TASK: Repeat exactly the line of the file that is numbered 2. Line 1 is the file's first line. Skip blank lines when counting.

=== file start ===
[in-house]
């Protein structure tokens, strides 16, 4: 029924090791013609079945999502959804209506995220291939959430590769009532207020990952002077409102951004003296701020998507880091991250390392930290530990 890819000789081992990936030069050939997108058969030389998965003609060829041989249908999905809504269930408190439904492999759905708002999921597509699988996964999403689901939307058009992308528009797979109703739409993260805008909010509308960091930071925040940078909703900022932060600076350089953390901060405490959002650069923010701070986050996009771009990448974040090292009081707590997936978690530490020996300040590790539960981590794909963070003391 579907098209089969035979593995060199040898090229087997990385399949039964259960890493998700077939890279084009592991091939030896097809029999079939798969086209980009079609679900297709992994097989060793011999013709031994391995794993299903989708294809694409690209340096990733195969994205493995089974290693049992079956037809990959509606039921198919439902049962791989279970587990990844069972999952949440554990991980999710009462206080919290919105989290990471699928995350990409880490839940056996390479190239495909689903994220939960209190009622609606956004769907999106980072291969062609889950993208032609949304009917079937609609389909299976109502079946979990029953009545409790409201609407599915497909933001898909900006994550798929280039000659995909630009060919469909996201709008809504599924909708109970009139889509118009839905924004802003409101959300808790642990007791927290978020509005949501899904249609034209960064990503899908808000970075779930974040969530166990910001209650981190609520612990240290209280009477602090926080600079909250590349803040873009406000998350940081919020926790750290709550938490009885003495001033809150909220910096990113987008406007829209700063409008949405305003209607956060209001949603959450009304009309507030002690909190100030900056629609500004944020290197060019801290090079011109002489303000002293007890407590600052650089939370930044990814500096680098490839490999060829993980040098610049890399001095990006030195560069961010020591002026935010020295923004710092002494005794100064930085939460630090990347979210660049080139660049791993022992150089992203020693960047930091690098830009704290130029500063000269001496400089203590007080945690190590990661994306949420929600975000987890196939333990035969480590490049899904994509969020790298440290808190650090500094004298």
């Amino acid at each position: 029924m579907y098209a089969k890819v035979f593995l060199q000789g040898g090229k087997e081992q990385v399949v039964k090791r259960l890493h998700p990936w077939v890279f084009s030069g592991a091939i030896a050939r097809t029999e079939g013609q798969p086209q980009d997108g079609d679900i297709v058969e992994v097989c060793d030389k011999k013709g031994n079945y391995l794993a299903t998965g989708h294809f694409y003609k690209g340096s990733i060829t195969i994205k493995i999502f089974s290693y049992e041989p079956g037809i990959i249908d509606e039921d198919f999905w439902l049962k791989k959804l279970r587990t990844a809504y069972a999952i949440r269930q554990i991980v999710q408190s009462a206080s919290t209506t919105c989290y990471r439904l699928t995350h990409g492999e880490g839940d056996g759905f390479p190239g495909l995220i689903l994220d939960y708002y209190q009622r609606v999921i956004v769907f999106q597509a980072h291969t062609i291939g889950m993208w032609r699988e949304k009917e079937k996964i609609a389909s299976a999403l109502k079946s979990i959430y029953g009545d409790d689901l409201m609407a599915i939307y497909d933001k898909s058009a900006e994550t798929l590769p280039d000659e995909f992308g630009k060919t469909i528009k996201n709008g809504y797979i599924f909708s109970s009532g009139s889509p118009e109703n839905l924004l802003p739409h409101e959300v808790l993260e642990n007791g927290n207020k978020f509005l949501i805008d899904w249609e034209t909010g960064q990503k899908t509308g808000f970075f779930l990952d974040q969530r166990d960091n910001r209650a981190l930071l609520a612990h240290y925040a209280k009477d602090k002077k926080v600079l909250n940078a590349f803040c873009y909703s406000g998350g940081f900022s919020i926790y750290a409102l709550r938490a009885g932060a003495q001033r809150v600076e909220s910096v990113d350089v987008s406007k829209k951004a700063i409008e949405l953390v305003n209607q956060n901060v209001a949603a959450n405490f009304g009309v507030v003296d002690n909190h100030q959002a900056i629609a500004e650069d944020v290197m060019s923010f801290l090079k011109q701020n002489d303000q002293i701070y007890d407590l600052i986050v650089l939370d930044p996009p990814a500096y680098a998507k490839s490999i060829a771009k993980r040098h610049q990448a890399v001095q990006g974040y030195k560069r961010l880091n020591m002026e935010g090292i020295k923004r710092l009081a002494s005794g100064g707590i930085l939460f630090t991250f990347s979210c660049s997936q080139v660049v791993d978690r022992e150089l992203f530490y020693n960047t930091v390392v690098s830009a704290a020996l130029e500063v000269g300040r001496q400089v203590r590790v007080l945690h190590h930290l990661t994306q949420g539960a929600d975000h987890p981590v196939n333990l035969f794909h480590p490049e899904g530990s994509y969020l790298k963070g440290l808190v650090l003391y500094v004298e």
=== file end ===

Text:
């Protein structure tokens, strides 16, 4: 029924090791013609079945999502959804209506995220291939959430590769009532207020990952002077409102951004003296701020998507880091991250390392930290530990 890819000789081992990936030069050939997108058969030389998965003609060829041989249908999905809504269930408190439904492999759905708002999921597509699988996964999403689901939307058009992308528009797979109703739409993260805008909010509308960091930071925040940078909703900022932060600076350089953390901060405490959002650069923010701070986050996009771009990448974040090292009081707590997936978690530490020996300040590790539960981590794909963070003391 579907098209089969035979593995060199040898090229087997990385399949039964259960890493998700077939890279084009592991091939030896097809029999079939798969086209980009079609679900297709992994097989060793011999013709031994391995794993299903989708294809694409690209340096990733195969994205493995089974290693049992079956037809990959509606039921198919439902049962791989279970587990990844069972999952949440554990991980999710009462206080919290919105989290990471699928995350990409880490839940056996390479190239495909689903994220939960209190009622609606956004769907999106980072291969062609889950993208032609949304009917079937609609389909299976109502079946979990029953009545409790409201609407599915497909933001898909900006994550798929280039000659995909630009060919469909996201709008809504599924909708109970009139889509118009839905924004802003409101959300808790642990007791927290978020509005949501899904249609034209960064990503899908808000970075779930974040969530166990910001209650981190609520612990240290209280009477602090926080600079909250590349803040873009406000998350940081919020926790750290709550938490009885003495001033809150909220910096990113987008406007829209700063409008949405305003209607956060209001949603959450009304009309507030002690909190100030900056629609500004944020290197060019801290090079011109002489303000002293007890407590600052650089939370930044990814500096680098490839490999060829993980040098610049890399001095990006030195560069961010020591002026935010020295923004710092002494005794100064930085939460630090990347979210660049080139660049791993022992150089992203020693960047930091690098830009704290130029500063000269001496400089203590007080945690190590990661994306949420929600975000987890196939333990035969480590490049899904994509969020790298440290808190650090500094004298």